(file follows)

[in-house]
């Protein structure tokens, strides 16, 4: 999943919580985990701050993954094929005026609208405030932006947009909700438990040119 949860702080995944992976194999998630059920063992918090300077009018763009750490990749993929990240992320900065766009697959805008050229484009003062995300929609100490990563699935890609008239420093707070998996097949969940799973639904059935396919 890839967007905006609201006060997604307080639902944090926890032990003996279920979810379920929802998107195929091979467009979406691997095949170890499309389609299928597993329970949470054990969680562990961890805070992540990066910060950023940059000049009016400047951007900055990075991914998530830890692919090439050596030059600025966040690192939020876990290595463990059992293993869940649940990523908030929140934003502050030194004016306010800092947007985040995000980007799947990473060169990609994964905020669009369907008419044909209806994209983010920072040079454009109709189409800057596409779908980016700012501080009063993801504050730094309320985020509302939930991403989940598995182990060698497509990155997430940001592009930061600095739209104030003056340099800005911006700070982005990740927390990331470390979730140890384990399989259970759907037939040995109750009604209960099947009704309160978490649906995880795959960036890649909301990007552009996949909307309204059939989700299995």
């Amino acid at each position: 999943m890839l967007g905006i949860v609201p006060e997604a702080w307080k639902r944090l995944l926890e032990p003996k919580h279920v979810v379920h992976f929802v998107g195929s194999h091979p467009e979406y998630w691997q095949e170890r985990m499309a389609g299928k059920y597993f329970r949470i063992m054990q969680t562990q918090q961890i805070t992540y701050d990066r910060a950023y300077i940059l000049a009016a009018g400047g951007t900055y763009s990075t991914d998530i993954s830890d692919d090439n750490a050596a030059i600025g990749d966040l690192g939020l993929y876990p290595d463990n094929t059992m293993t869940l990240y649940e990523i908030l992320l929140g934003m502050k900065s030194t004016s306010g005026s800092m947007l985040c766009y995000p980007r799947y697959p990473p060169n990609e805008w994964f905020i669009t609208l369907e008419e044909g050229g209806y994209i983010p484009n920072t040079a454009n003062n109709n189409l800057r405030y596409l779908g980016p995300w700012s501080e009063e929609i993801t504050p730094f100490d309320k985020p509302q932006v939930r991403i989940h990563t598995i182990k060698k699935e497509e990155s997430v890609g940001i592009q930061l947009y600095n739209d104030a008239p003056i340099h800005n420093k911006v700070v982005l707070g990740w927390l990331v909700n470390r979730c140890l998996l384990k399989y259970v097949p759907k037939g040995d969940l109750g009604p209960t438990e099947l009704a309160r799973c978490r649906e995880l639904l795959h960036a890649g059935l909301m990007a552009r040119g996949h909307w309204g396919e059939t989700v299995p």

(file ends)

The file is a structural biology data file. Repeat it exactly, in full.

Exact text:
[in-house]
């Protein structure tokens, strides 16, 4: 999943919580985990701050993954094929005026609208405030932006947009909700438990040119 949860702080995944992976194999998630059920063992918090300077009018763009750490990749993929990240992320900065766009697959805008050229484009003062995300929609100490990563699935890609008239420093707070998996097949969940799973639904059935396919 890839967007905006609201006060997604307080639902944090926890032990003996279920979810379920929802998107195929091979467009979406691997095949170890499309389609299928597993329970949470054990969680562990961890805070992540990066910060950023940059000049009016400047951007900055990075991914998530830890692919090439050596030059600025966040690192939020876990290595463990059992293993869940649940990523908030929140934003502050030194004016306010800092947007985040995000980007799947990473060169990609994964905020669009369907008419044909209806994209983010920072040079454009109709189409800057596409779908980016700012501080009063993801504050730094309320985020509302939930991403989940598995182990060698497509990155997430940001592009930061600095739209104030003056340099800005911006700070982005990740927390990331470390979730140890384990399989259970759907037939040995109750009604209960099947009704309160978490649906995880795959960036890649909301990007552009996949909307309204059939989700299995």
């Amino acid at each position: 999943m890839l967007g905006i949860v609201p006060e997604a702080w307080k639902r944090l995944l926890e032990p003996k919580h279920v979810v379920h992976f929802v998107g195929s194999h091979p467009e979406y998630w691997q095949e170890r985990m499309a389609g299928k059920y597993f329970r949470i063992m054990q969680t562990q918090q961890i805070t992540y701050d990066r910060a950023y300077i940059l000049a009016a009018g400047g951007t900055y763009s990075t991914d998530i993954s830890d692919d090439n750490a050596a030059i600025g990749d966040l690192g939020l993929y876990p290595d463990n094929t059992m293993t869940l990240y649940e990523i908030l992320l929140g934003m502050k900065s030194t004016s306010g005026s800092m947007l985040c766009y995000p980007r799947y697959p990473p060169n990609e805008w994964f905020i669009t609208l369907e008419e044909g050229g209806y994209i983010p484009n920072t040079a454009n003062n109709n189409l800057r405030y596409l779908g980016p995300w700012s501080e009063e929609i993801t504050p730094f100490d309320k985020p509302q932006v939930r991403i989940h990563t598995i182990k060698k699935e497509e990155s997430v890609g940001i592009q930061l947009y600095n739209d104030a008239p003056i340099h800005n420093k911006v700070v982005l707070g990740w927390l990331v909700n470390r979730c140890l998996l384990k399989y259970v097949p759907k037939g040995d969940l109750g009604p209960t438990e099947l009704a309160r799973c978490r649906e995880l639904l795959h960036a890649g059935l909301m990007a552009r040119g996949h909307w309204g396919e059939t989700v299995p």